October 19: The Future, Today (Yesterday)!
2016/10/19 § Leave a comment
On this day in 1958 the Exposition in Brussels closed.
Reflecting the multi-lingual nature of the city, the Brussels Expo, held from April to October, had lots of great names: Brusselse Wereldtentoonstelling or Exposition Universelle et Internationale de Bruxelles. The first major world’s exhibition following World War II, the Brusselers had a certain responsibility to show Europe modernizing and healing after the horrific war. Looking back, the chosen theme of “peace through technology” might seem a questionable choice, but there it is. Virtually all the pavilions–displays by nations as well as big companies–indulged in a futuristic view of modernity as a cultural/social/economic panacea. (Only Thailand, it seems, missed the message.) There was a slick, shiny and pointy Phillips Electronics pavilion by Corb and his Greek-French protegé Iannis Xenakis, a tall tube of curved glass full of concrete cantilevers by Manufacture Belge de Lampes Electriques that looked to be straight outta the Werkbund, and even more cantilevers from Yugoslavia. The Cold War played out through an architectural face-off: a glassy rotunda from the Americans (popular among fair-goers for its novelty, the ice cream cone), which was dwarfed by Russia’s big glass box (dominated by a giant sculpture of Lenin–maybe as memorable as the ice cream, for different reasons).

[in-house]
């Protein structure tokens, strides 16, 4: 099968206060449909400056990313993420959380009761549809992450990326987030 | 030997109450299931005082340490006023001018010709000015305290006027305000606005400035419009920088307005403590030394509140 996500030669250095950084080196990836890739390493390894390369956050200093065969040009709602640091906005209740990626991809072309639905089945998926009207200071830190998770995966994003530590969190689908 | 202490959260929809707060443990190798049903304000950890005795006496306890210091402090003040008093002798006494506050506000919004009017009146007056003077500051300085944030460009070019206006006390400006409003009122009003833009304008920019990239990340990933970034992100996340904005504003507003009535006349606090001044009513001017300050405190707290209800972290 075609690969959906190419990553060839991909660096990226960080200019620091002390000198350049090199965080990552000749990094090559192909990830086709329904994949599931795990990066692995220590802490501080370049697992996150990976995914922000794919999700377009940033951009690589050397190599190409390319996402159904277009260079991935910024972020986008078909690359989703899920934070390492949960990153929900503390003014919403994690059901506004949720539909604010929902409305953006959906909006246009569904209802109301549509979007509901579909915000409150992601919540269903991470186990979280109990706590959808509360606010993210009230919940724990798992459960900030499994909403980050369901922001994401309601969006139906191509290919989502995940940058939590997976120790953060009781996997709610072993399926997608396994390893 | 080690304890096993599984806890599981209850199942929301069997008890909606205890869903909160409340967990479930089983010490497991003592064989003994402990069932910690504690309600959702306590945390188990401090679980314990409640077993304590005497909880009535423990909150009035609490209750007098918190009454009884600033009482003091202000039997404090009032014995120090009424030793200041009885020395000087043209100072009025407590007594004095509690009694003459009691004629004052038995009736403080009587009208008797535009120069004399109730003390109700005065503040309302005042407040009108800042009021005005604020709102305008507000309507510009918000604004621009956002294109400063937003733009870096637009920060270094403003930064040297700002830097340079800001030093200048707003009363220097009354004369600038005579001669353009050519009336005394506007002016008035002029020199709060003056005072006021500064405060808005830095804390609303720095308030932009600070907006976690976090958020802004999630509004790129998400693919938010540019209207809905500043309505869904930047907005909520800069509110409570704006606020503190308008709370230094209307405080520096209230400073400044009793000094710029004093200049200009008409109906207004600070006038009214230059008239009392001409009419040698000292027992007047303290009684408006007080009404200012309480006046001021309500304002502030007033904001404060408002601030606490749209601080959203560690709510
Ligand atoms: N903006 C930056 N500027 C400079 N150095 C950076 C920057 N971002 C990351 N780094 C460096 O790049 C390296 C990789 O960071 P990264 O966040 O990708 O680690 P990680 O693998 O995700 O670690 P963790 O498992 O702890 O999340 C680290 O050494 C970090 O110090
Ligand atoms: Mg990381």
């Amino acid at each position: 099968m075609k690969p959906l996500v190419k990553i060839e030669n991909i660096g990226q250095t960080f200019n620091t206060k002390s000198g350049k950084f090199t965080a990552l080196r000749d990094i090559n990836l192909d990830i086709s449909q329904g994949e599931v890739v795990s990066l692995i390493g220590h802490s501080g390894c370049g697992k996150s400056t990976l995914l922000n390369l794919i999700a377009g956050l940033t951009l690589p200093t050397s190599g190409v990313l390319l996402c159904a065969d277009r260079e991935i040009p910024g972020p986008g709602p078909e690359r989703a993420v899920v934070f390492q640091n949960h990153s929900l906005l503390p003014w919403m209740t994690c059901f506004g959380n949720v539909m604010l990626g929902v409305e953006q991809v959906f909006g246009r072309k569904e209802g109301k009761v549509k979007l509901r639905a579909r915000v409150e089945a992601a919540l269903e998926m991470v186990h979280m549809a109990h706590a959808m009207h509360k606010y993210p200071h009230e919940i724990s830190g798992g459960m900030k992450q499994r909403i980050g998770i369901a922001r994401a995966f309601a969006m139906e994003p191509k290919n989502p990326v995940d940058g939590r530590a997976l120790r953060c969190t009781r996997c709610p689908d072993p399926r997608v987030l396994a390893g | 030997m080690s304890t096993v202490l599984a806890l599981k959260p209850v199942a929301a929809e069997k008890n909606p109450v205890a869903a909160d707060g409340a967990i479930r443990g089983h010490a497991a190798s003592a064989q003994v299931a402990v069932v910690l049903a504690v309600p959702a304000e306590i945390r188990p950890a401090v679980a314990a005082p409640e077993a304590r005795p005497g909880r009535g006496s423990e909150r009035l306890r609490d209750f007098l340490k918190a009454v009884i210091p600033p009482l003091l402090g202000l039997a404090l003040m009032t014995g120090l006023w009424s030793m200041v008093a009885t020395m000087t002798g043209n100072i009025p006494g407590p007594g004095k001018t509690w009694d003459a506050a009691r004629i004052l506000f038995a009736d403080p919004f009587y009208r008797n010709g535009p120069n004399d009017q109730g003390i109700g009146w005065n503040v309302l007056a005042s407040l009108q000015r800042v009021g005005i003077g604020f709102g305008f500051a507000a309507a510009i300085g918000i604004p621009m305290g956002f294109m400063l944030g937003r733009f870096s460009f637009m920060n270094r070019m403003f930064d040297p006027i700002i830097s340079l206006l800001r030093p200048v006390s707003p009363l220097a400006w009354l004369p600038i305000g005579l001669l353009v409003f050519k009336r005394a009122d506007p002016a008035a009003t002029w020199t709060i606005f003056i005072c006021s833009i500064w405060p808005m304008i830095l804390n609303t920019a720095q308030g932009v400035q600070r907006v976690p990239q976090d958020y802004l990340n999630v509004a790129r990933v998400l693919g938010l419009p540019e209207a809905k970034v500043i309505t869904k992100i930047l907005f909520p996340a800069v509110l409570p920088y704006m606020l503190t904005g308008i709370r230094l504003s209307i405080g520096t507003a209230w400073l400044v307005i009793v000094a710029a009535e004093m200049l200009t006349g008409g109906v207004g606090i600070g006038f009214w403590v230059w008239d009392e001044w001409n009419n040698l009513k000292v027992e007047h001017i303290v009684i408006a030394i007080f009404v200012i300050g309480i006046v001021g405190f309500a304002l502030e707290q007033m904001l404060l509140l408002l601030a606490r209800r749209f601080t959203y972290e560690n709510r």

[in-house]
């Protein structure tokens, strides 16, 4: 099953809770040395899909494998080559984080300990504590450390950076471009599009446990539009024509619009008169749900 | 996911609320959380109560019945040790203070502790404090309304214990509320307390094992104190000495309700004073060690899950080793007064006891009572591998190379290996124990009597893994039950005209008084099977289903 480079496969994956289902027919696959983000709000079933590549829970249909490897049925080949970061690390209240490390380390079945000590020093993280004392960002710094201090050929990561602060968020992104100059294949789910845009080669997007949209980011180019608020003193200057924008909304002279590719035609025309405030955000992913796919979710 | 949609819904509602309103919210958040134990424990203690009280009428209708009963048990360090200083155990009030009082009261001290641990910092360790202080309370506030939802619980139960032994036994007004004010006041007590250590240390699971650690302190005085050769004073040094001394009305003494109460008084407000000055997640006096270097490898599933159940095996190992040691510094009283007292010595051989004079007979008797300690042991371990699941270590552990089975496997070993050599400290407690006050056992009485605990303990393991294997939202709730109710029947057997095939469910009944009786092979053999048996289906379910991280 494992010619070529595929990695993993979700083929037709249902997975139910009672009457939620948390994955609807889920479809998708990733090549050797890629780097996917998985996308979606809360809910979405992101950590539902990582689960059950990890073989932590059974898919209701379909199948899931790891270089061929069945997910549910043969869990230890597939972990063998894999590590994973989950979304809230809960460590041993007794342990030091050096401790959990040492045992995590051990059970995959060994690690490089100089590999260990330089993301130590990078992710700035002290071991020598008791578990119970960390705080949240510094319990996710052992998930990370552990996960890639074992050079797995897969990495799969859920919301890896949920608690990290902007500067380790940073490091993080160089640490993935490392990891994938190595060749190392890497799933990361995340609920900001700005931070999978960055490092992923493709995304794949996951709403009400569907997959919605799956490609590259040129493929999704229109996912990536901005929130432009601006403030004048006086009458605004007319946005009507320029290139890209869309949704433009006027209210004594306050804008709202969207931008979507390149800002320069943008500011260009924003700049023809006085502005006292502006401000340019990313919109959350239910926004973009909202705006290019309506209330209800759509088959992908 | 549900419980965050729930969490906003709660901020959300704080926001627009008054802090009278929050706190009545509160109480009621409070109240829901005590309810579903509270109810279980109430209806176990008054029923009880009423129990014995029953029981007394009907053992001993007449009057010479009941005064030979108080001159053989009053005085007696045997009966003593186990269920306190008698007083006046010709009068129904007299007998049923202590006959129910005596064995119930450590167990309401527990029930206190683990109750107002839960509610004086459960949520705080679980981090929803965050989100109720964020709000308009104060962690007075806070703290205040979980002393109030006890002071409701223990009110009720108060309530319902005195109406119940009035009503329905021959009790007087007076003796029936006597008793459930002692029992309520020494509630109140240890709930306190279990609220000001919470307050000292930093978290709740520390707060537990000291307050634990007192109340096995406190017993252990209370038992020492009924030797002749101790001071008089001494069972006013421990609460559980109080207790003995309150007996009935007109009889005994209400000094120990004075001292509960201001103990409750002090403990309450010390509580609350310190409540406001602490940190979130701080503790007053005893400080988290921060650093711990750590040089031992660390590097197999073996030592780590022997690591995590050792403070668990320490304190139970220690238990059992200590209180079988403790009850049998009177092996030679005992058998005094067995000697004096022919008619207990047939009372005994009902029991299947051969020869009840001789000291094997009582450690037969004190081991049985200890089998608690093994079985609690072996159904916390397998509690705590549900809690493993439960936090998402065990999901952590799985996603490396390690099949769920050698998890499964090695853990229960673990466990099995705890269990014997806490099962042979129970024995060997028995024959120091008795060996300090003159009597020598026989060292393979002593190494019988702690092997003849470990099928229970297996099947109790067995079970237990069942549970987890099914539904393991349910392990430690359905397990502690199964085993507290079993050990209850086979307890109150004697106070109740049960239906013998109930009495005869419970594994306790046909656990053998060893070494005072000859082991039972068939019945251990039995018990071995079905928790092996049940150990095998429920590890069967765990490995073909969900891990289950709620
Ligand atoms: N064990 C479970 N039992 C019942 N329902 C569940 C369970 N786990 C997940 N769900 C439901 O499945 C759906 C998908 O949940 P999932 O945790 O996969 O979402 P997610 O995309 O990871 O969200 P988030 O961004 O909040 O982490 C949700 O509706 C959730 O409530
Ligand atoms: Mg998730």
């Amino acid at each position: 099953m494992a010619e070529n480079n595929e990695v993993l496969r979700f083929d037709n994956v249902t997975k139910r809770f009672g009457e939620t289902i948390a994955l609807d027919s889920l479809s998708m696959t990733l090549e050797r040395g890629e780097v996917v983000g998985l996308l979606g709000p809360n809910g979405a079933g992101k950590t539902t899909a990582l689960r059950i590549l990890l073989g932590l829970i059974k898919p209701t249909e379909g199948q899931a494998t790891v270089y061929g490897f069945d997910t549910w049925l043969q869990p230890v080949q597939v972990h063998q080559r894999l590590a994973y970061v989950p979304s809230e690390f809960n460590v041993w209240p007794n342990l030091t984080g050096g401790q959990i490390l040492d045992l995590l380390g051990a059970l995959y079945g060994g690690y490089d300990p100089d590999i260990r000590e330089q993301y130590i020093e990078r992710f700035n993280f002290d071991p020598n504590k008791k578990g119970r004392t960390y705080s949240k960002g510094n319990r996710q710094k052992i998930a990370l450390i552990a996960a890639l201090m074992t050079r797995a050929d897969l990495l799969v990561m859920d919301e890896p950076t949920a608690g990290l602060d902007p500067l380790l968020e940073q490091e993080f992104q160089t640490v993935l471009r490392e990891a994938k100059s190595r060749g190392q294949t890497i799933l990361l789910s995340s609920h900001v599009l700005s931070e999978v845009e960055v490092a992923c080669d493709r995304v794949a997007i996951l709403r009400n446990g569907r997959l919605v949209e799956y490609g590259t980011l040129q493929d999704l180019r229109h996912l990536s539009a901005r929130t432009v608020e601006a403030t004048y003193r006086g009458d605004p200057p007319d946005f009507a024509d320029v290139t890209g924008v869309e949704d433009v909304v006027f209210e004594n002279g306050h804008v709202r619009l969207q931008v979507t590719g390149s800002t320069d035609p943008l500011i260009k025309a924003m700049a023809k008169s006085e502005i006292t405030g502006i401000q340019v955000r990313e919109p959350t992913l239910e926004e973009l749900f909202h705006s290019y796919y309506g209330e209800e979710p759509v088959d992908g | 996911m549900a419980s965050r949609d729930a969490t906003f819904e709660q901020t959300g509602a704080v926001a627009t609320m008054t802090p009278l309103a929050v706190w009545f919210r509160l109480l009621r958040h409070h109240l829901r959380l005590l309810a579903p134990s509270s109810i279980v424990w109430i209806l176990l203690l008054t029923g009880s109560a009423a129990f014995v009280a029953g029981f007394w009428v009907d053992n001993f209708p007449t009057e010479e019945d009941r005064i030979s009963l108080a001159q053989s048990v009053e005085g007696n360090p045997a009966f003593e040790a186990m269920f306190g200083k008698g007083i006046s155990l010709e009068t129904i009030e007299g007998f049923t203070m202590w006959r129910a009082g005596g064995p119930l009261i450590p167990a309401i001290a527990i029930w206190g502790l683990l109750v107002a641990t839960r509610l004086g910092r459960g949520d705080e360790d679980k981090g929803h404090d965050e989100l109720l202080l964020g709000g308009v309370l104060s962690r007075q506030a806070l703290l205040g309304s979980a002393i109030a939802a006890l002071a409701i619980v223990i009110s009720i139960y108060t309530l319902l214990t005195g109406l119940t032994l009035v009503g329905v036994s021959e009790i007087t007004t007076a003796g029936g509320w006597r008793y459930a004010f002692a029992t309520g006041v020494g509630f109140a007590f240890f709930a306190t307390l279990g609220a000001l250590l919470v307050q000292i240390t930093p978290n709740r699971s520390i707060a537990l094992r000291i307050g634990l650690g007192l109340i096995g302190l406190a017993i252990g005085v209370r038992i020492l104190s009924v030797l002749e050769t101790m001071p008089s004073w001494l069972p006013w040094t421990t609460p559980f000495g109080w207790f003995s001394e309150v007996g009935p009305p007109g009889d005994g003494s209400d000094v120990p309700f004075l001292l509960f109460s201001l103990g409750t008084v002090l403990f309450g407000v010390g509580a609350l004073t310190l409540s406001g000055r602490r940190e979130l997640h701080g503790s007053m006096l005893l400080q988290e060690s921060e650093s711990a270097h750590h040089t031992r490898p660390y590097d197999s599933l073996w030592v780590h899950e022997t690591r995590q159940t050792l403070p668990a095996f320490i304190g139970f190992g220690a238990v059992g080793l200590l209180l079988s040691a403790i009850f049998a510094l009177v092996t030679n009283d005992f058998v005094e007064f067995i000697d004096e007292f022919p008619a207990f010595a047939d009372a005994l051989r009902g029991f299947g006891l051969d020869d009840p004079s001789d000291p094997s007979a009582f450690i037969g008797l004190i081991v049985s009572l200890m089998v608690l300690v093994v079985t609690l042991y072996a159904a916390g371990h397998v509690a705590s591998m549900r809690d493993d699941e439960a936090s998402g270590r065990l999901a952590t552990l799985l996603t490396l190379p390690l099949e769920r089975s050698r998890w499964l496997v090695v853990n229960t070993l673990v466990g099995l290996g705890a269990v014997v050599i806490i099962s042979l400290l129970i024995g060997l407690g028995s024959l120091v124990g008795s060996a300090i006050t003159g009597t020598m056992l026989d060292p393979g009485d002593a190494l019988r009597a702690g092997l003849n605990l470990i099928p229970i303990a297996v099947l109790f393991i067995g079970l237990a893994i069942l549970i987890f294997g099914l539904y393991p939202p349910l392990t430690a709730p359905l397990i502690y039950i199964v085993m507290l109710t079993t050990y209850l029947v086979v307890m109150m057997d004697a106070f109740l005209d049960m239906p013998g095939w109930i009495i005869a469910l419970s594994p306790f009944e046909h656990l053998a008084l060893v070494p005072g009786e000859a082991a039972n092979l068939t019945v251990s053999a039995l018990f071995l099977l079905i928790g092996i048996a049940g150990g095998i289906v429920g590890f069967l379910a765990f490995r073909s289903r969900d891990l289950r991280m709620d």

But nothing was as modern as the Atomium, built by the Belgians as the central monument for the Expo. Designed by British-born Belgian engineer André Waterkeyn, the crazy structure is a 355-foot tall model of an iron crystal 165 billion times bigger than life. It comprises nine steel spheres connected by tubes of escalators (which don’t make The Future look like an intimidating place, no not at all), easily whizzing guests through the exhibits. Its creator’s intent–an illustration of “the peaceful use of atomic energy for scientific purposes” is the most monumental irony of the fair–then again, this was a modern vision, and looking back at what happened in Japan in 1945 was ancient history by then.
How the Belgians would try and create future-world without the input of their national treasure Hergé is a regrettable, if understandable, oversight; still, the choice of an engineer and “economic director” for a federation of metallurgical companies to design the central monument of the Expo, rather than an architect, is likewise regrettable, yet sadly understandable given the context. On the other side of Brussels, in Ixelles Cemetery, Victor Horta rolled over in his grave.
Image: the Atomium goes disco at night (from this source)